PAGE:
At the moment I feel a little blurred with emotions and so I have run out of my word bank. I think I must borrow the haunting nostalgia from Agha Shahid Ali'sPostcard from Kashmir, which has often been by my side whenever the longing for home has swallowed me up.
Kashmir shrinks into my mailbox, my home a neat four by six inches. I always loved neatness. Now I hold the half-inch Himalayas in my hand.
This is home. And this the closest I'll ever be to home. When I return, the colors won't be so brilliant, the Jhelum's waters so clean, so ultramarine. My love so overexposed. And my memory will be a little out of focus, it in a giant negative, black and white, still undeveloped.
Plum cake, one of my much prized initial successes as a baker
I came across this little piece of truth in one of the cooking websites - "Nothing is more attractive around the home than the smell of fresh baking". It has been a month and a little more since the baker in me has been on a full-throated song. I must have baked more than five cakes, completely mindless of the bursting calories, and thus jeopardizing our fitness routine and dietary resolutions. I have always enjoyed cooking but had never given much thought to the age-old, classic art of baking. The only baking that I had ever dabbled in before was the traditional American fudge brownie from the oh-so-convenient brownie mix. And that ain't much of a talent. So after reveling in the pride of a frequently complimented cook, the time had come to don the mantle of a real baker. I wonder why it took me so long to think about baking from scratch. May be because I am a little idiosyncratic, therefore the 'new' or the 'different' does not strike me immediately. Somehow I am always stuck with the old, repetitive pattern. There are many 'lates' in my life, including Harry Potter and Friends, both of which have become so crucial to my existence that without them my world would seem rather drab. Before I stray any further, let us get back to baking. So there I was, scouring through allrecipes.com for a simple cake, something that ran the least chance of being a disaster. I went for the orange cake for I wanted something exotic as well, and there I was beating eggs and grating orange zest. I had planned it as a surprise for Sam but the heady aroma of orange and baking gave it away. However the cake had turned out really well, the way cakes should be - moist and soft. Hurrah! With such a triumphant debut, there was no stopping me. I searched for variety and more flavours and ended up making them all - orange cake, chocolate cake, banana muffins, fudge brownies and even a plum cake. The trouble is, if I am good at something, I become obsessed with it till I have had enough of it and this is exactly the situation with my current baking spree. It just feels the most perfect thing to do.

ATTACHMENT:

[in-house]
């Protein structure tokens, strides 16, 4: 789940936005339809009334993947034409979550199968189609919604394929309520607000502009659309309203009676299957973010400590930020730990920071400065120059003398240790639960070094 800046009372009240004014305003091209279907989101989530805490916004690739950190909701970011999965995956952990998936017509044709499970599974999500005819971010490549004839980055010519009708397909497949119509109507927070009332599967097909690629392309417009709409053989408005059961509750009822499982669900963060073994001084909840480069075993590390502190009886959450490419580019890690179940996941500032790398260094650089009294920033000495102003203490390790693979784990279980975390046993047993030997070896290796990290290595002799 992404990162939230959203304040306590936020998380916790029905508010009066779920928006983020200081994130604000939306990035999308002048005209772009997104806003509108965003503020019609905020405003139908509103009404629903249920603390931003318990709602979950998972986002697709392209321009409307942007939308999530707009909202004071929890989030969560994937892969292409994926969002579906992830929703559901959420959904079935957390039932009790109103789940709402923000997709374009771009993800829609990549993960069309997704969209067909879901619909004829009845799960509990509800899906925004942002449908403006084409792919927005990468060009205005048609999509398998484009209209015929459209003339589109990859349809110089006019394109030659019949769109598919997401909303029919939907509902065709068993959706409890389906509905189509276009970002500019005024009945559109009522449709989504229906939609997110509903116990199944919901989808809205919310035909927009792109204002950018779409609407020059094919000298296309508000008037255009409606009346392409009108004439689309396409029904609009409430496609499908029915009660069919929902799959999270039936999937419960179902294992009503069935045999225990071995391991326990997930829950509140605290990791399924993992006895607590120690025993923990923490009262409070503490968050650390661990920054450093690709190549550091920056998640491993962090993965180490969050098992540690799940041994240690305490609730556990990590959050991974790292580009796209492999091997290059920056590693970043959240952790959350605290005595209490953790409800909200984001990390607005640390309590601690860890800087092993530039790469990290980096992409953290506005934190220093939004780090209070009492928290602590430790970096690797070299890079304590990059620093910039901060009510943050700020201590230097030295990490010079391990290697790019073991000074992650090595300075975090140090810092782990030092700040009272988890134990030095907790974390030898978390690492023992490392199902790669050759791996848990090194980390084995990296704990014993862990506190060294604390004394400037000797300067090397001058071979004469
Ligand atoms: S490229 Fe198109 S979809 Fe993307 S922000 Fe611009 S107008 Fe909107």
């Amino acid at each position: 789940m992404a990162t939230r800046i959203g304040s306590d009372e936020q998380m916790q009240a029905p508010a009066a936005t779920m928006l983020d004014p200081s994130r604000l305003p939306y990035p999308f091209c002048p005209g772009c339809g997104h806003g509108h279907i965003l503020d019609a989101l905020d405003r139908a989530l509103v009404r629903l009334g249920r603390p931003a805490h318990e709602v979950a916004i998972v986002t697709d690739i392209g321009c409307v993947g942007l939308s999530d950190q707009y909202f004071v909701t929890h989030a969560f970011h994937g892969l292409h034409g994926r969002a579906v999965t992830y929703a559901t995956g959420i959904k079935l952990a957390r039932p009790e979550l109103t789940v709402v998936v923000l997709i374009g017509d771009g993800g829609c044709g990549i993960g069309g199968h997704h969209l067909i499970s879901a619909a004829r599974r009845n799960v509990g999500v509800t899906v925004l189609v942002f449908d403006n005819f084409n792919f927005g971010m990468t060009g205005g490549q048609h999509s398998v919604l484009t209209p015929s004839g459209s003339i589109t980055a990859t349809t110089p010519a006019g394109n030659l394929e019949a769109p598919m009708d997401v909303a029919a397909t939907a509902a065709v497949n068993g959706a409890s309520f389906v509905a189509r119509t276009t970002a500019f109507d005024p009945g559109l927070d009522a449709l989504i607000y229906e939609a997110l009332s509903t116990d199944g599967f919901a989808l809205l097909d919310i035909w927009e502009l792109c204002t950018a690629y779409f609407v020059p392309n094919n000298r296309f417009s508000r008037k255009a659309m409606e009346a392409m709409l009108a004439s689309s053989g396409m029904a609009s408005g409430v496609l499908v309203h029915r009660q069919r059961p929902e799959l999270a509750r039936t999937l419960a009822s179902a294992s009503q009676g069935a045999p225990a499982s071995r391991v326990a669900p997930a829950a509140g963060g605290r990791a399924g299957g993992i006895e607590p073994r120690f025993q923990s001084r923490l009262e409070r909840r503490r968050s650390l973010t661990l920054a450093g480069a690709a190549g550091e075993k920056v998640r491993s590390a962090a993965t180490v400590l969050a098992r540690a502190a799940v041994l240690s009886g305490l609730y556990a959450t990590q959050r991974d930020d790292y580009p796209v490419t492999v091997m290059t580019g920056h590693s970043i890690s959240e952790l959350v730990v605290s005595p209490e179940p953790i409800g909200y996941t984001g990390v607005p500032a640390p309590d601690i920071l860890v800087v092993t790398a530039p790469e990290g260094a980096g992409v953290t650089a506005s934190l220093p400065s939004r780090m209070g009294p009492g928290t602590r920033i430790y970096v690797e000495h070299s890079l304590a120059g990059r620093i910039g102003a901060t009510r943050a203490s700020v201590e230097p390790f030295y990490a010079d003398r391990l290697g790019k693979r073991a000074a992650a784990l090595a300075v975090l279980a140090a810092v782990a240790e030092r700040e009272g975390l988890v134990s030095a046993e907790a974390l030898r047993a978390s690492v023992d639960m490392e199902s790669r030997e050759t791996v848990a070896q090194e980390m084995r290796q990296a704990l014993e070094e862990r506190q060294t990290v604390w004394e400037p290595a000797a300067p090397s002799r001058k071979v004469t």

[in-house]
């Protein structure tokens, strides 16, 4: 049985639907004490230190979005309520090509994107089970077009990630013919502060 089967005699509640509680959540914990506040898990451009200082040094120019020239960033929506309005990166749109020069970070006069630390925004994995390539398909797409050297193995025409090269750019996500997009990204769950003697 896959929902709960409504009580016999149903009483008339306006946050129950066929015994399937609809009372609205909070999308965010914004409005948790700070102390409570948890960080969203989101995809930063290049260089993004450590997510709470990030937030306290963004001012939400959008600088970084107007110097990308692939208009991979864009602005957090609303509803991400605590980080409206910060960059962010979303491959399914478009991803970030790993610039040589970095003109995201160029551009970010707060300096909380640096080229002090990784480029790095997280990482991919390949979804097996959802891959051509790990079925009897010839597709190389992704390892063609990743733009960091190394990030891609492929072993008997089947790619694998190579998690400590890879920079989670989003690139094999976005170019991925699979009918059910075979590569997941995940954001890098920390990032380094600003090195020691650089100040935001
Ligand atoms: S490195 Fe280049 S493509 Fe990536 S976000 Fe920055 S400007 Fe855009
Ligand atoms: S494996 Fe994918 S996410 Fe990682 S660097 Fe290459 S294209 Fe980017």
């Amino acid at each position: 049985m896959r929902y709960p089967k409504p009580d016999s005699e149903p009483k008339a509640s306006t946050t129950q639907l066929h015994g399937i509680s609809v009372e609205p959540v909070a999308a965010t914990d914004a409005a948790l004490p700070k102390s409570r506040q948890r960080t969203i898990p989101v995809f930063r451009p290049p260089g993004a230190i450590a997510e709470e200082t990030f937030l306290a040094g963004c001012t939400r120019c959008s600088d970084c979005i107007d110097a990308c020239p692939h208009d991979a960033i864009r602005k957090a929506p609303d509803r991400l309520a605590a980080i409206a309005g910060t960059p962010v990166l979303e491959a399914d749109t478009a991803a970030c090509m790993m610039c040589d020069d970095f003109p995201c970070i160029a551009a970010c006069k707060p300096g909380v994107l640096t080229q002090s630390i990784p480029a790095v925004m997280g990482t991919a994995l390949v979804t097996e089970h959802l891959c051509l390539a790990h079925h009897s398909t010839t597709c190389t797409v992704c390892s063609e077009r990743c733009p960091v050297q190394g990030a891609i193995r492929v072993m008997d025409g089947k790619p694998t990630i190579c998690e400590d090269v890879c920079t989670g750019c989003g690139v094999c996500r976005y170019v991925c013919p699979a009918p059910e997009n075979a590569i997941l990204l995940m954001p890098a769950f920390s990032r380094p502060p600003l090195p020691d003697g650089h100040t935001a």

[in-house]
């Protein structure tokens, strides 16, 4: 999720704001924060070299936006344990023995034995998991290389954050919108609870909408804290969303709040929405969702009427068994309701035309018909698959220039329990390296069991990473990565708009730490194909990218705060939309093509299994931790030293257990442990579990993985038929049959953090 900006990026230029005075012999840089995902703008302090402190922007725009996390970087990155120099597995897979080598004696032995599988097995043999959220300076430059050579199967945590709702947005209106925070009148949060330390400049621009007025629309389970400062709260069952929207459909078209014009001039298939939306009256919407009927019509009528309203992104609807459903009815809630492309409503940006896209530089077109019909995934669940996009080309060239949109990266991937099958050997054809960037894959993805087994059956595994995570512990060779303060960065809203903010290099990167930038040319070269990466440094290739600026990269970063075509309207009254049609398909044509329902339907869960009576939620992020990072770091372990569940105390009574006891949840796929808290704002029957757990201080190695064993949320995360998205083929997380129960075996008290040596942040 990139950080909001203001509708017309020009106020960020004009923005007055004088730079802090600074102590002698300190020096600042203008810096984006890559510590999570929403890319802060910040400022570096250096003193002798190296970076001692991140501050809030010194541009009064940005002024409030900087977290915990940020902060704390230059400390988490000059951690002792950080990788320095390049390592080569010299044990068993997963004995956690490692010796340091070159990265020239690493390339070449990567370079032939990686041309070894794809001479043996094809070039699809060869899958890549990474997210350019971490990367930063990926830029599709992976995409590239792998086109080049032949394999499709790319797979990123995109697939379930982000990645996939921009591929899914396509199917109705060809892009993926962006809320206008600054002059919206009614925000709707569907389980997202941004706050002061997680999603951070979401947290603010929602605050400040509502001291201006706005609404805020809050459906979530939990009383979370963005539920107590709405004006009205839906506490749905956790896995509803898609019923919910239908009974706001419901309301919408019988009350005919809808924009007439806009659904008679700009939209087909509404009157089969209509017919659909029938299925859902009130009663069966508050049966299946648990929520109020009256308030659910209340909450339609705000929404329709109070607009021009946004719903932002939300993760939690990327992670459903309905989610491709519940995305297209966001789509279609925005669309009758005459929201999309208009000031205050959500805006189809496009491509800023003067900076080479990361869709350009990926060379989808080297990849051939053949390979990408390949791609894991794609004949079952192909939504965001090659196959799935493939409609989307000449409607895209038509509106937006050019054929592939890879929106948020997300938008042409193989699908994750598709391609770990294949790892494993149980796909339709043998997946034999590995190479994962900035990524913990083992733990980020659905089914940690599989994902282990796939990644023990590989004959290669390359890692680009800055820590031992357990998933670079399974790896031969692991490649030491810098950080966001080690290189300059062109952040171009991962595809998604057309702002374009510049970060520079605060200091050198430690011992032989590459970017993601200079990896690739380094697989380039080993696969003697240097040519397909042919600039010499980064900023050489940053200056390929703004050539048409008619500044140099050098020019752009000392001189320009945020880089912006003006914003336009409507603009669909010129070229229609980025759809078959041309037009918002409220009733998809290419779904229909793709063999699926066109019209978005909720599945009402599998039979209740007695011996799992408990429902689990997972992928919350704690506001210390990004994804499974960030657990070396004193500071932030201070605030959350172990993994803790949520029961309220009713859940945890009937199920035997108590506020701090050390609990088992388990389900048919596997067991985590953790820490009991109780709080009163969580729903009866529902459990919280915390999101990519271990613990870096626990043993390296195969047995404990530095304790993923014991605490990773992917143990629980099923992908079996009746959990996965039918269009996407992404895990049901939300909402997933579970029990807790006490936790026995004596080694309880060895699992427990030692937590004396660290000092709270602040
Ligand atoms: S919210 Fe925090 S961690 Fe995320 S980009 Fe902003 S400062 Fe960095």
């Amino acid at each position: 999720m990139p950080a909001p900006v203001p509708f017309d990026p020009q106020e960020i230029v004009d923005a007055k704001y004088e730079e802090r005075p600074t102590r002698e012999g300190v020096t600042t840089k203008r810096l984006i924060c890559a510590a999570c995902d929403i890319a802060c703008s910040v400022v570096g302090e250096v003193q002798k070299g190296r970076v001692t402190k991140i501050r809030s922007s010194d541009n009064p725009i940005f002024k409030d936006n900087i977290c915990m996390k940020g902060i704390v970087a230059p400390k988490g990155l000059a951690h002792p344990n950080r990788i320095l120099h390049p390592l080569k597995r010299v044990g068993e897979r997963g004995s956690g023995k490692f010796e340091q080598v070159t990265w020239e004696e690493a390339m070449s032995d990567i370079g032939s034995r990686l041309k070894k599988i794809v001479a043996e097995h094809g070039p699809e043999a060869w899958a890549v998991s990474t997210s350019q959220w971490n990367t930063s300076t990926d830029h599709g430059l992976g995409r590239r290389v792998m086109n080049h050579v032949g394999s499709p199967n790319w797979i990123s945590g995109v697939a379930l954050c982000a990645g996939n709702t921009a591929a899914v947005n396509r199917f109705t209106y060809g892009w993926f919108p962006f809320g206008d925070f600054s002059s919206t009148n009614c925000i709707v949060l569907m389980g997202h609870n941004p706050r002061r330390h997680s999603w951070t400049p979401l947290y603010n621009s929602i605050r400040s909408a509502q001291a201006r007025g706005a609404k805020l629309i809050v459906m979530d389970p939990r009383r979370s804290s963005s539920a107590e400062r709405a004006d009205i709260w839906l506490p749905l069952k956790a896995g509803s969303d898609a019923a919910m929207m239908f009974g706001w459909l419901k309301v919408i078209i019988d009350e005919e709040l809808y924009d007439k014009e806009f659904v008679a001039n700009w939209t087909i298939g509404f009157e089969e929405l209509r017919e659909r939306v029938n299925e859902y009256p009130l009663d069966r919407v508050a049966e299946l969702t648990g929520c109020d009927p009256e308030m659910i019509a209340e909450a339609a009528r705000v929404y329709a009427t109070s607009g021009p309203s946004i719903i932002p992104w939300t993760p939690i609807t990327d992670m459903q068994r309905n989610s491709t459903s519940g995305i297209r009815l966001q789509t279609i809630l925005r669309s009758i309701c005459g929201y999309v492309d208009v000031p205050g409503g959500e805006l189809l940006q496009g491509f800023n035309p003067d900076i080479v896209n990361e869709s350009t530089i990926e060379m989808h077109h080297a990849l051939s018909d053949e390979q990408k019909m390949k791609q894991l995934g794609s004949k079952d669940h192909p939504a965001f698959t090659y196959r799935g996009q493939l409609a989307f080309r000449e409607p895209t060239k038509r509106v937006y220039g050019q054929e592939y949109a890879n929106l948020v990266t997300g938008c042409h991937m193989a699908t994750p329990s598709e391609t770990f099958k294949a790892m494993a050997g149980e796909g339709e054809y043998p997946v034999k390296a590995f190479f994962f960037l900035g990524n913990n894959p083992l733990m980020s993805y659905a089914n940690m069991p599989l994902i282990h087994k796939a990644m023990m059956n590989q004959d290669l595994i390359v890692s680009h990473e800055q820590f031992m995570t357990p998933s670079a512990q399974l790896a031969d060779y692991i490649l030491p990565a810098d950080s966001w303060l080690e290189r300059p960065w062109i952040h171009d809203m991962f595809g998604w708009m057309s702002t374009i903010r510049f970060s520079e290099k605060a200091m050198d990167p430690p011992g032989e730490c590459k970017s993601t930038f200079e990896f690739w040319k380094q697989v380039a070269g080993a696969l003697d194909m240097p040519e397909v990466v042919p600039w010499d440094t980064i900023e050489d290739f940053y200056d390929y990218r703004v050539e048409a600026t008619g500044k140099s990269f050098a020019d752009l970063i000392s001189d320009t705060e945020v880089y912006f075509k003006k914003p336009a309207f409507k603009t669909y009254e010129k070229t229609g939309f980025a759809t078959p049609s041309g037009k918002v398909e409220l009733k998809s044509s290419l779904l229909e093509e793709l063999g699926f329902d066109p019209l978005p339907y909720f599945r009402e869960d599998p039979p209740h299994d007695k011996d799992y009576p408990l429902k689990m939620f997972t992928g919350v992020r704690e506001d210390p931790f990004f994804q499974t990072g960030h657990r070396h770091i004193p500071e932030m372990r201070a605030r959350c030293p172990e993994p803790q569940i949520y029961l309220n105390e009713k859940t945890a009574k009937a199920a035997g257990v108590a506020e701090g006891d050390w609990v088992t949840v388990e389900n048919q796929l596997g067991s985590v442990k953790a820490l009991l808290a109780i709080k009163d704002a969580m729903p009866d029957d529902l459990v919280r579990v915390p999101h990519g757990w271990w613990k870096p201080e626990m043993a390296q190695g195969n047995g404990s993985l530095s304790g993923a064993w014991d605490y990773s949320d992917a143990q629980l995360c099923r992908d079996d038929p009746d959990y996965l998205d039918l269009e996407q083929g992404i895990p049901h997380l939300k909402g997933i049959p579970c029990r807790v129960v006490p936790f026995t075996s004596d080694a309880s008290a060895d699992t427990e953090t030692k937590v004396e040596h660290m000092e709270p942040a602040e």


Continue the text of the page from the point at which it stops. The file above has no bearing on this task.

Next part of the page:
What I love the most about baking, other than the hypnotism of the senses, is that it keeps my mind off from wandering away. I feel a soothing calm while baking, as if it was a healing process. The little swirls of aroma crawling out from the oven purge my mind of the buzzing monotone of life. At the end of a messy day, you know when you add eggs and butter to flour, it turns out perfect. And nobody can take this comfort away from you. Absolutely nobody.